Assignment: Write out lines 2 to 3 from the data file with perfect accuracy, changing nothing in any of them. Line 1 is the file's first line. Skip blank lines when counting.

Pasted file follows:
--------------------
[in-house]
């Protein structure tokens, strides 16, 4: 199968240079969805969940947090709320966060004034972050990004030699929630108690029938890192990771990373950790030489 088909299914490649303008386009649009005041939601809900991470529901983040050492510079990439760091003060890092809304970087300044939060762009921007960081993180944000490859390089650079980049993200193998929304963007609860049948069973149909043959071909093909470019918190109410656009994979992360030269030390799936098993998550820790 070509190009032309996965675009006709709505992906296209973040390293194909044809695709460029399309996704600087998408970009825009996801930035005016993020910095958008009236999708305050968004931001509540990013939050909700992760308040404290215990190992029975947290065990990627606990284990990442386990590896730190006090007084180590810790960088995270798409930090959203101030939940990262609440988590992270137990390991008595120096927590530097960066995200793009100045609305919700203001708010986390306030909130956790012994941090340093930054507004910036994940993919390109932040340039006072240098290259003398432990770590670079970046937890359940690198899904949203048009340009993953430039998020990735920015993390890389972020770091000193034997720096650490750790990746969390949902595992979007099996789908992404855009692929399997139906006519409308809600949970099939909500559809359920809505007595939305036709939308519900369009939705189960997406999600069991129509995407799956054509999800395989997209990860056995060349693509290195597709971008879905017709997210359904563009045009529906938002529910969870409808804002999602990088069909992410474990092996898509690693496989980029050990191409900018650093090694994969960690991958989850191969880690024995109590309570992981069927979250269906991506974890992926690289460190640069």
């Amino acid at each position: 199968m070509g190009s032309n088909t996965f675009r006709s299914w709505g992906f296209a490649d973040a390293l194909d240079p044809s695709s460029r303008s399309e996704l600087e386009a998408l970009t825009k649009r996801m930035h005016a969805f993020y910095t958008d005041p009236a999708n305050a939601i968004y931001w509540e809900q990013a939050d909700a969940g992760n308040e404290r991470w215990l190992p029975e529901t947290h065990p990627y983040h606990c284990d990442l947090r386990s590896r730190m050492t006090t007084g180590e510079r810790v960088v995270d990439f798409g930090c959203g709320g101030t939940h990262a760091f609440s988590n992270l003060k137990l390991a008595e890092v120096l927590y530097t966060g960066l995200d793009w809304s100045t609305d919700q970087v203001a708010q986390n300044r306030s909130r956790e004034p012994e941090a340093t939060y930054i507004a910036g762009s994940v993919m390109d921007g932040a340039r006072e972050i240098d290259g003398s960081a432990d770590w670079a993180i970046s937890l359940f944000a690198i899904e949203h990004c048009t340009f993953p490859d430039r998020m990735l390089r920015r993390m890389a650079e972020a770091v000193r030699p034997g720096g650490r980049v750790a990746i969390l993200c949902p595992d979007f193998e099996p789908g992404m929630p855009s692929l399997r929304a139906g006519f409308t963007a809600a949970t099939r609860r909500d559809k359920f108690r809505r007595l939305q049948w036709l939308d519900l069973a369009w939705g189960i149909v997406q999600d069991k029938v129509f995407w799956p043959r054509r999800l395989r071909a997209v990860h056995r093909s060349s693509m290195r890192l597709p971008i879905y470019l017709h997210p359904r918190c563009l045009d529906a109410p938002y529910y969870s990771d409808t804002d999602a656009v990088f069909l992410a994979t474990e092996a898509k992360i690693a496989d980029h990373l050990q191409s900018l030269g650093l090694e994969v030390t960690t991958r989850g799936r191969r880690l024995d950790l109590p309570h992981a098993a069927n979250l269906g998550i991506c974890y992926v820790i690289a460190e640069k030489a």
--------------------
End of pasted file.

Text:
């Protein structure tokens, strides 16, 4: 199968240079969805969940947090709320966060004034972050990004030699929630108690029938890192990771990373950790030489 088909299914490649303008386009649009005041939601809900991470529901983040050492510079990439760091003060890092809304970087300044939060762009921007960081993180944000490859390089650079980049993200193998929304963007609860049948069973149909043959071909093909470019918190109410656009994979992360030269030390799936098993998550820790 070509190009032309996965675009006709709505992906296209973040390293194909044809695709460029399309996704600087998408970009825009996801930035005016993020910095958008009236999708305050968004931001509540990013939050909700992760308040404290215990190992029975947290065990990627606990284990990442386990590896730190006090007084180590810790960088995270798409930090959203101030939940990262609440988590992270137990390991008595120096927590530097960066995200793009100045609305919700203001708010986390306030909130956790012994941090340093930054507004910036994940993919390109932040340039006072240098290259003398432990770590670079970046937890359940690198899904949203048009340009993953430039998020990735920015993390890389972020770091000193034997720096650490750790990746969390949902595992979007099996789908992404855009692929399997139906006519409308809600949970099939909500559809359920809505007595939305036709939308519900369009939705189960997406999600069991129509995407799956054509999800395989997209990860056995060349693509290195597709971008879905017709997210359904563009045009529906938002529910969870409808804002999602990088069909992410474990092996898509690693496989980029050990191409900018650093090694994969960690991958989850191969880690024995109590309570992981069927979250269906991506974890992926690289460190640069």
């Amino acid at each position: 199968m070509g190009s032309n088909t996965f675009r006709s299914w709505g992906f296209a490649d973040a390293l194909d240079p044809s695709s460029r303008s399309e996704l600087e386009a998408l970009t825009k649009r996801m930035h005016a969805f993020y910095t958008d005041p009236a999708n305050a939601i968004y931001w509540e809900q990013a939050d909700a969940g992760n308040e404290r991470w215990l190992p029975e529901t947290h065990p990627y983040h606990c284990d990442l947090r386990s590896r730190m050492t006090t007084g180590e510079r810790v960088v995270d990439f798409g930090c959203g709320g101030t939940h990262a760091f609440s988590n992270l003060k137990l390991a008595e890092v120096l927590y530097t966060g960066l995200d793009w809304s100045t609305d919700q970087v203001a708010q986390n300044r306030s909130r956790e004034p012994e941090a340093t939060y930054i507004a910036g762009s994940v993919m390109d921007g932040a340039r006072e972050i240098d290259g003398s960081a432990d770590w670079a993180i970046s937890l359940f944000a690198i899904e949203h990004c048009t340009f993953p490859d430039r998020m990735l390089r920015r993390m890389a650079e972020a770091v000193r030699p034997g720096g650490r980049v750790a990746i969390l993200c949902p595992d979007f193998e099996p789908g992404m929630p855009s692929l399997r929304a139906g006519f409308t963007a809600a949970t099939r609860r909500d559809k359920f108690r809505r007595l939305q049948w036709l939308d519900l069973a369009w939705g189960i149909v997406q999600d069991k029938v129509f995407w799956p043959r054509r999800l395989r071909a997209v990860h056995r093909s060349s693509m290195r890192l597709p971008i879905y470019l017709h997210p359904r918190c563009l045009d529906a109410p938002y529910y969870s990771d409808t804002d999602a656009v990088f069909l992410a994979t474990e092996a898509k992360i690693a496989d980029h990373l050990q191409s900018l030269g650093l090694e994969v030390t960690t991958r989850g799936r191969r880690l024995d950790l109590p309570h992981a098993a069927n979250l269906g998550i991506c974890y992926v820790i690289a460190e640069k030489a």